Jill Yvonne Reed.
Jill Yvonne Reed ’13, MPA
I was a single mother working two jobs when I decided to go back to school to earn my MPA. I wanted a better life for myself and my daughters. But adding school to my workload meant catching a bus at 5:28 a.m. for my first job, doing my homework on my lunch break, going to my second job at 3:30 p.m., and studying during my dinner break. I’d catch up on reading on the bus home.
I realized then that self-discipline was the only way to succeed. But I loved my classes so much that when I graduated, I said, “What now?” I was living in Kansas City and didn’t feel like there was enough diversity in the local government to represent people like me. I started volunteering with the Democratic Party—and saw I could apply the same self-discipline that got me through my MPA toward running for local office. I ran for town clerk. My 23-year-old daughter was my campaign manager and my 20-year-old daughter went door to door with me and helped with phone banks. I didn’t win, but my hard work and determination got me 13% of the vote.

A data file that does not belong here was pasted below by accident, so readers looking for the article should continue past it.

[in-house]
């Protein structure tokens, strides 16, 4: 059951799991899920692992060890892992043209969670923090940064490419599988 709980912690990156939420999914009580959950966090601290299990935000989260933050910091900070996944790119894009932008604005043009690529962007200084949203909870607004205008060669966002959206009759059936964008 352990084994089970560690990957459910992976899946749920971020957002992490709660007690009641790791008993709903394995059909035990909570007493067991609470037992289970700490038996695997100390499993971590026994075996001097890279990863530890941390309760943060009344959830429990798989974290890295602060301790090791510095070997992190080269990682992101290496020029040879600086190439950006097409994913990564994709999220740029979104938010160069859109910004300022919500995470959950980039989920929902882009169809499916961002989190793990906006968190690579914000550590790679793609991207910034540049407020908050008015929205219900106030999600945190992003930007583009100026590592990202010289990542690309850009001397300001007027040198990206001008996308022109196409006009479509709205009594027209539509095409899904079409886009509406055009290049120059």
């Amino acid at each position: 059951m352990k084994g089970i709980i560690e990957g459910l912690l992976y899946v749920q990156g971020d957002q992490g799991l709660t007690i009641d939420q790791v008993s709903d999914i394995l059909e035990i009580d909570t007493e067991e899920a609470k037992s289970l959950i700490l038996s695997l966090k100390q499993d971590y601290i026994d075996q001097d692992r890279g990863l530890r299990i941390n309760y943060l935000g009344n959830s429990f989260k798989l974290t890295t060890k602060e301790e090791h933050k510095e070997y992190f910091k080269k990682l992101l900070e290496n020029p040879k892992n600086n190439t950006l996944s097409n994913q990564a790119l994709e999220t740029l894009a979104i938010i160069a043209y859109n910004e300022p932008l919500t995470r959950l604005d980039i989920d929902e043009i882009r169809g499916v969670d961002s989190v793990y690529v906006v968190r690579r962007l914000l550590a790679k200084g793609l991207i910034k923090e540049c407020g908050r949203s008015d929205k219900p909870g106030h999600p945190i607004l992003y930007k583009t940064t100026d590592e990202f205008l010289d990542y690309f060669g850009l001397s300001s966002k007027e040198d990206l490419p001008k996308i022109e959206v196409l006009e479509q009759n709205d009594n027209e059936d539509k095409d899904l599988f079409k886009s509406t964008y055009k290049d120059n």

Recently, I moved to Michigan for a new job—and I’m getting ready to run for public office again. I won’t give up; I want to be a voice for single moms. And I know self-discipline and determination will get me there.
Jenny Wolpert ’12, BS in Communications